with positions in the administratior
offices wherever possible.
A meeting of the Alpha Nu Debat
ing society will be held at 7:30 o'clocl
on Friday night of this week in th<
club rooms on the fourth floor of Uni
versity hall.
Warren H. Townsend, '18, will read
Rudyard Kipling's "Gunga Din" anc
James W. Riley's "Dot Leetle Poy o
Mein," while Harold A. Spiller, '19
is to talk on "Conscientious Objector;
in the War." Archie D. MacDonald
'19, will discuss "The Monroe Doctrin
Extended," and Reid S. Fulton, grad.
talks on "The Status and the Issue,
in the Great War." A general discus
sion of these subjects will follow the
Re hearsals- for the Greek play, "Ip
higenia in Tauris," which will be given
by members of the Classical club or
the night of March 29, are said to be
conducted with the greatest attentior
to ancient forms. The production wil
take Place in Hill auditorium, the pro
ceeds going to the American Red Cros:
Prof. Albert A. Stanley has compos
ed the music especially for the en
tertainnent, while Prof. herbert Alden
1(enyon has worked out the details ii
a manner which promises beauty air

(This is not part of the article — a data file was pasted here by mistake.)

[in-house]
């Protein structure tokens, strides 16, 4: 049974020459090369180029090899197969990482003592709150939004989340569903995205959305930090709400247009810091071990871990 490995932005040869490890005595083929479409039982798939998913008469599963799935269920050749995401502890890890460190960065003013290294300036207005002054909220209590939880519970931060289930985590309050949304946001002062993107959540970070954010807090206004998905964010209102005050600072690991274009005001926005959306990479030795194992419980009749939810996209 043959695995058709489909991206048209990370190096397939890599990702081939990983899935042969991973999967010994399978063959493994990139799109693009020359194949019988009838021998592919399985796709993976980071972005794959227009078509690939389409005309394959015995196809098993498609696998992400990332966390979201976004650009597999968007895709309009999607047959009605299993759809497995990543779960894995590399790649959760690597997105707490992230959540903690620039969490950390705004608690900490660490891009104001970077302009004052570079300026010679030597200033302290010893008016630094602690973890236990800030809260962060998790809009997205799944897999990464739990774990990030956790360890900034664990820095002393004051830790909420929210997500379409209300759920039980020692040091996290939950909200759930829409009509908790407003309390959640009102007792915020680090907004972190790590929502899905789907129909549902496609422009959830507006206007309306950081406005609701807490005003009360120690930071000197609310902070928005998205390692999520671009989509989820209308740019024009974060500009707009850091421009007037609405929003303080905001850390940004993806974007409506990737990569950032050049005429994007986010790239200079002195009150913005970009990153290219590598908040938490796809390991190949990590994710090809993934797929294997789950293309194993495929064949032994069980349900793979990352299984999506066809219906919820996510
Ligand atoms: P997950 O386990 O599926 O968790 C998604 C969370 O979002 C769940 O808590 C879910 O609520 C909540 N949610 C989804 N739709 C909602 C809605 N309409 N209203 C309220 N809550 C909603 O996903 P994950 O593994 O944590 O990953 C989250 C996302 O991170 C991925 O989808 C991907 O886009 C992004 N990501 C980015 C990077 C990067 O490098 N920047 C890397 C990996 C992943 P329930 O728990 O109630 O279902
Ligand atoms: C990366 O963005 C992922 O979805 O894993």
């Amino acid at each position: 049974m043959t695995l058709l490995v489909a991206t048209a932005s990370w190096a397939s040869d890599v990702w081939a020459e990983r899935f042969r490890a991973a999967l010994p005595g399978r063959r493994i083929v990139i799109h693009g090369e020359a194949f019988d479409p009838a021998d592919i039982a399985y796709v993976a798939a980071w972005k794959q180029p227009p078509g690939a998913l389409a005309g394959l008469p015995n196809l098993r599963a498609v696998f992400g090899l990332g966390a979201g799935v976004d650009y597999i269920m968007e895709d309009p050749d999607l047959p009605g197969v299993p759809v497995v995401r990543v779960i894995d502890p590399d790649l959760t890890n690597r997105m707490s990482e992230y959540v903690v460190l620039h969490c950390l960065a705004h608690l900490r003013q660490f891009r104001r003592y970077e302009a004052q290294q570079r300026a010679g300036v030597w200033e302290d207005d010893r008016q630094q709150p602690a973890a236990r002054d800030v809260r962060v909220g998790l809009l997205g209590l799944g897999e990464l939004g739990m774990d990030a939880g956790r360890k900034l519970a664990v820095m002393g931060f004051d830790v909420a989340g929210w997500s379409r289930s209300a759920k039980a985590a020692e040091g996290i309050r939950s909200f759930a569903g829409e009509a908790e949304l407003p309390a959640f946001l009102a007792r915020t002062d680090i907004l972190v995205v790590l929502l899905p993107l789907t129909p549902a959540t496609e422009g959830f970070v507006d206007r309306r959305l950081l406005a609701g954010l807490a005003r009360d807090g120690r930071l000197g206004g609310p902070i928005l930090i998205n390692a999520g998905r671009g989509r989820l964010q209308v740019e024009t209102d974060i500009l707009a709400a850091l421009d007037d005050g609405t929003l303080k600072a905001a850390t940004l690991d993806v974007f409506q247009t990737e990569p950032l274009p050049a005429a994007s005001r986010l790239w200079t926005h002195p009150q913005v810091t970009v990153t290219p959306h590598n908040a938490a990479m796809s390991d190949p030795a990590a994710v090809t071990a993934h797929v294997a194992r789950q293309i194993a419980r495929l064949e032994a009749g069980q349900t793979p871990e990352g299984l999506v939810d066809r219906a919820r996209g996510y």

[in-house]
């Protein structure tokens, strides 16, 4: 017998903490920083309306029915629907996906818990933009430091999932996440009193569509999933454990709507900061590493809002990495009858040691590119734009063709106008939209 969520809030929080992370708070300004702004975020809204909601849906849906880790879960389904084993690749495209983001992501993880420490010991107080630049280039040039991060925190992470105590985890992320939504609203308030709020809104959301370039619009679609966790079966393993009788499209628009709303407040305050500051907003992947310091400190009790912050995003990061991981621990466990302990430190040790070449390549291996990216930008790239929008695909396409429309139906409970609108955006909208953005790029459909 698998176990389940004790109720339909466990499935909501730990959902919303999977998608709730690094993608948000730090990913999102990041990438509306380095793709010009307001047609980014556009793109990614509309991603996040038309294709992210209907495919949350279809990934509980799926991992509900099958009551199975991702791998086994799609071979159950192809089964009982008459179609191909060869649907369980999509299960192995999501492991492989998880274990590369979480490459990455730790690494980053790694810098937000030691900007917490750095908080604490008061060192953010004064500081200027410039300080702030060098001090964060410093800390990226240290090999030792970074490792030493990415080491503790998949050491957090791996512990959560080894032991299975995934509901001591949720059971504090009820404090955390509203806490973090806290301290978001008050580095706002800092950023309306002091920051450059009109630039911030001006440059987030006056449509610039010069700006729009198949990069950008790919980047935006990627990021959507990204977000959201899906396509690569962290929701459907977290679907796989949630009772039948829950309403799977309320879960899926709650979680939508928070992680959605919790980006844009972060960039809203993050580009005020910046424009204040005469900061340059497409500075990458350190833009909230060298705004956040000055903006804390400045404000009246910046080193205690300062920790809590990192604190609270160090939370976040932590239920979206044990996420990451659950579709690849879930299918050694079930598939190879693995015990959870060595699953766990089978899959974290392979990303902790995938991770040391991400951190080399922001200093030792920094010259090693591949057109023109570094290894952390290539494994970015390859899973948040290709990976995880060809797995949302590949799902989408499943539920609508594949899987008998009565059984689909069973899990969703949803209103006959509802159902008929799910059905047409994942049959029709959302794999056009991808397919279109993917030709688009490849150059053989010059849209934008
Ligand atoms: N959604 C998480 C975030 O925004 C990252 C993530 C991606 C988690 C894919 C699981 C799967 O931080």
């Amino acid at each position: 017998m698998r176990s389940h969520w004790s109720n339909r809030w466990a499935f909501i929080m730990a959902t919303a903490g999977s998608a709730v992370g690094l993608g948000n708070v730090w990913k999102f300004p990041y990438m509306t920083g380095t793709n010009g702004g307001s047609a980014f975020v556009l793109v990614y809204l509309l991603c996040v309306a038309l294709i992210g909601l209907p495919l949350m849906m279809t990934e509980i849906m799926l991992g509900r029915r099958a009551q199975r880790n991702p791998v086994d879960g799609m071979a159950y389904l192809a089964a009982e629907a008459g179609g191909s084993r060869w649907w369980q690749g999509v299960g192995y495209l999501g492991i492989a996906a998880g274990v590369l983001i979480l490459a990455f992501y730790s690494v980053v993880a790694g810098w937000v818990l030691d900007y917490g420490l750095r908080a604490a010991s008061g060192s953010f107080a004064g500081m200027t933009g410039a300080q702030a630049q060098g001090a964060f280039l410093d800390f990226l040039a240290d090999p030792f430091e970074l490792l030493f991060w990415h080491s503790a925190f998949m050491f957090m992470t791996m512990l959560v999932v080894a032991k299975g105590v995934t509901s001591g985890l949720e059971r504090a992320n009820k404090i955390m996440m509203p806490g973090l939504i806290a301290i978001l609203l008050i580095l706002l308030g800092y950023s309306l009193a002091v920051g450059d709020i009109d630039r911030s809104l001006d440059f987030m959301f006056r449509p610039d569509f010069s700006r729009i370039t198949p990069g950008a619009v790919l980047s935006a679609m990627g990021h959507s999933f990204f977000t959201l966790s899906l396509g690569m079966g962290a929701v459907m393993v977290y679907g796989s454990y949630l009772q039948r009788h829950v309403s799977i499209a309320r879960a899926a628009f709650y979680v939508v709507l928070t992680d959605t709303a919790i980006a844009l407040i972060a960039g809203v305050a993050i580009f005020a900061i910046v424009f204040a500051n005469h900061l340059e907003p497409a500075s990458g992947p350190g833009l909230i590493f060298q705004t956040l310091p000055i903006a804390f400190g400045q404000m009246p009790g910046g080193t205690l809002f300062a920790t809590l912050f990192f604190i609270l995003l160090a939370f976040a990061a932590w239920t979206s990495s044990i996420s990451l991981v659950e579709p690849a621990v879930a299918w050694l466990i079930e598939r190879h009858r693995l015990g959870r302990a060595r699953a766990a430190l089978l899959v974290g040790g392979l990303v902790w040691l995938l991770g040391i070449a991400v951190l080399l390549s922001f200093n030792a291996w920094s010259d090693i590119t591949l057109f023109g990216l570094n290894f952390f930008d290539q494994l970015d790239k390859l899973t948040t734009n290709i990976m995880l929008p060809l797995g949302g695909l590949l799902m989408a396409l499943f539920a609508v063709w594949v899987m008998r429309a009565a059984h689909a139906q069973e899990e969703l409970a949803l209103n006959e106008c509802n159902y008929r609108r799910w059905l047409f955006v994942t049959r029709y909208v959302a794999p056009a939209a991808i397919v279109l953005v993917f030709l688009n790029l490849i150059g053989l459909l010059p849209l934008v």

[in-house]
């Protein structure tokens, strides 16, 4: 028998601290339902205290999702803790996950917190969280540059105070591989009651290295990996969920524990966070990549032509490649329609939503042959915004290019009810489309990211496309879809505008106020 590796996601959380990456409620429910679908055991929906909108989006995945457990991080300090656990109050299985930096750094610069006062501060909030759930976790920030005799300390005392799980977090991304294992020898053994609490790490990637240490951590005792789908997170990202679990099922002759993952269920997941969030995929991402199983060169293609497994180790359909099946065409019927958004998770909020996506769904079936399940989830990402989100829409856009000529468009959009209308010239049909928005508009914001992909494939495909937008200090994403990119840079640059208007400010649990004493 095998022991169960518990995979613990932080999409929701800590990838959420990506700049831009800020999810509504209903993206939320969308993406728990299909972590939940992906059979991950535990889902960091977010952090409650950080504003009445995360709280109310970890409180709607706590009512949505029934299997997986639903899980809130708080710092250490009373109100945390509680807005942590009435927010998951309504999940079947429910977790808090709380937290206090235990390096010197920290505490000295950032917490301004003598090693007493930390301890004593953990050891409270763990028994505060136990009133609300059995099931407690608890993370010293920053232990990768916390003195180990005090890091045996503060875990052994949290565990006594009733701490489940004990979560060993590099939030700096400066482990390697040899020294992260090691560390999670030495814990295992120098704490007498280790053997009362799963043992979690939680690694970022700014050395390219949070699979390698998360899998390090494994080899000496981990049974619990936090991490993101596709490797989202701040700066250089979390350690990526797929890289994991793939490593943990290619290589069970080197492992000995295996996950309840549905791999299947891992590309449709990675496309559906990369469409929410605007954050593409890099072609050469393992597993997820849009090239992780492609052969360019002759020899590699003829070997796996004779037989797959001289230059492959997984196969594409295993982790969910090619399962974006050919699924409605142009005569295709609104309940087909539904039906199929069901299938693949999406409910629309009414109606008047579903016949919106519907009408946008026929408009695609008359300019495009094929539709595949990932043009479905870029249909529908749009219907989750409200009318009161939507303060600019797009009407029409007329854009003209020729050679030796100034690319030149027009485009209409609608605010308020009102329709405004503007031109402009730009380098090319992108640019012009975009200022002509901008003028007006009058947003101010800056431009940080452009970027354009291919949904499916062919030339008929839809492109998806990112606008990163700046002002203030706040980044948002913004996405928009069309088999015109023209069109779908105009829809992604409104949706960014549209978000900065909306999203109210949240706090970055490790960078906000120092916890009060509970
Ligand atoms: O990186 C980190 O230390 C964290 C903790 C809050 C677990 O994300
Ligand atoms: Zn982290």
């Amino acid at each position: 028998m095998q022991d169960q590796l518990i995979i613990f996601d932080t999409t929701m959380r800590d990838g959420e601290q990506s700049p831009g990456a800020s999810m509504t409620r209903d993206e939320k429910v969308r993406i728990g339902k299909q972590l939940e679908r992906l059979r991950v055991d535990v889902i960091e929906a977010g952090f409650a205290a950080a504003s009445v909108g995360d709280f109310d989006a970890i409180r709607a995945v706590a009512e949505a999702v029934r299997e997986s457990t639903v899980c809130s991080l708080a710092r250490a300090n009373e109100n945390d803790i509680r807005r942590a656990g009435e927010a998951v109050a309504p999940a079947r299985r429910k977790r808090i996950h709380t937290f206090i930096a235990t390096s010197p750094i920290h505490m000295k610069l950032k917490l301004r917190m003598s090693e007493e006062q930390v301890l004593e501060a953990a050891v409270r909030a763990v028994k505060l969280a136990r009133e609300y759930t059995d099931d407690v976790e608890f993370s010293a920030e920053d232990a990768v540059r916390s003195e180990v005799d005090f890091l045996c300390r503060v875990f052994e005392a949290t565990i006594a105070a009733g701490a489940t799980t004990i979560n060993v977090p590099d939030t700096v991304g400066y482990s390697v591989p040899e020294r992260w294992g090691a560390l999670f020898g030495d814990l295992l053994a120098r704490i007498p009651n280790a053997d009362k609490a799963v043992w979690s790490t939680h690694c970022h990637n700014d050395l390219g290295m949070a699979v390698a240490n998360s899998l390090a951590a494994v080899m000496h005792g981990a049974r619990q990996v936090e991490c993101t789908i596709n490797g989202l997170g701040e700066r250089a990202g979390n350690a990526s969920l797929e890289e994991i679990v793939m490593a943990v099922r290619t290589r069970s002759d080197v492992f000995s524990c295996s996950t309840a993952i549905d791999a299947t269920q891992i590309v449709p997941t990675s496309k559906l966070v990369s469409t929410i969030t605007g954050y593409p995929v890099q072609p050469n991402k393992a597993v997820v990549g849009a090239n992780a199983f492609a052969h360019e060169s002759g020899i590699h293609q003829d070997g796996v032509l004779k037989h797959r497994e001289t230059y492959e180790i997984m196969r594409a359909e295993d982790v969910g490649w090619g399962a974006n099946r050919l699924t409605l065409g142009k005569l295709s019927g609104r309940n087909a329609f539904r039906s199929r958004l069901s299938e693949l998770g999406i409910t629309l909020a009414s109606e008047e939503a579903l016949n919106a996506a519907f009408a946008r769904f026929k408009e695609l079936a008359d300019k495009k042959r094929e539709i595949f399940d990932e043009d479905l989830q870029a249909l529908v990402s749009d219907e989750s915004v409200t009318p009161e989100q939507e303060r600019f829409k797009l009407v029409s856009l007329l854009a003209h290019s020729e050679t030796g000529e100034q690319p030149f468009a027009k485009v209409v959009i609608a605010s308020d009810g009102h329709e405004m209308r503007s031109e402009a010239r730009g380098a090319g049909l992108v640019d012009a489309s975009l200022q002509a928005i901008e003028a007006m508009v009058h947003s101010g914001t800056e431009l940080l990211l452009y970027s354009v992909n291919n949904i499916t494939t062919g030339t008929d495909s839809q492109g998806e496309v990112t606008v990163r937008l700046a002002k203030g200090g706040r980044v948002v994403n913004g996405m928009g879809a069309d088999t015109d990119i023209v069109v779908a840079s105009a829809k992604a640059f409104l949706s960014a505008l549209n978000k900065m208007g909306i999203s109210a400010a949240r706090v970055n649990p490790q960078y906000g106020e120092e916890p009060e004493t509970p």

harmony. -
Morgan Loses Stars at Pennsylvania
Philadelphia, Pa., March 6.-ThE
cast of the annual Mask and Wig clul
play of the University of Pennsylvania
has had several additions made to it
because of the veteran actors whc
were barred by the faculty. Director
Charles Morgan will have much new
material to work upon as a result but
at least, the principal of last. year'1
production will form the nucleus foi
the 1917 opera.

said to be up to the usual standards
het by them in their Broadway produc- i Lts Elect Prom Connmitteemer
tions. "The Blue Paradise" comes There will be an important meet-
here after a successful run of 52 ing of the sophomore lit class at 4
weeks at the Casino theater in New o'clock Friday, in room 101 economics
York. building. The election of four men to
represent the class on the Soph Pron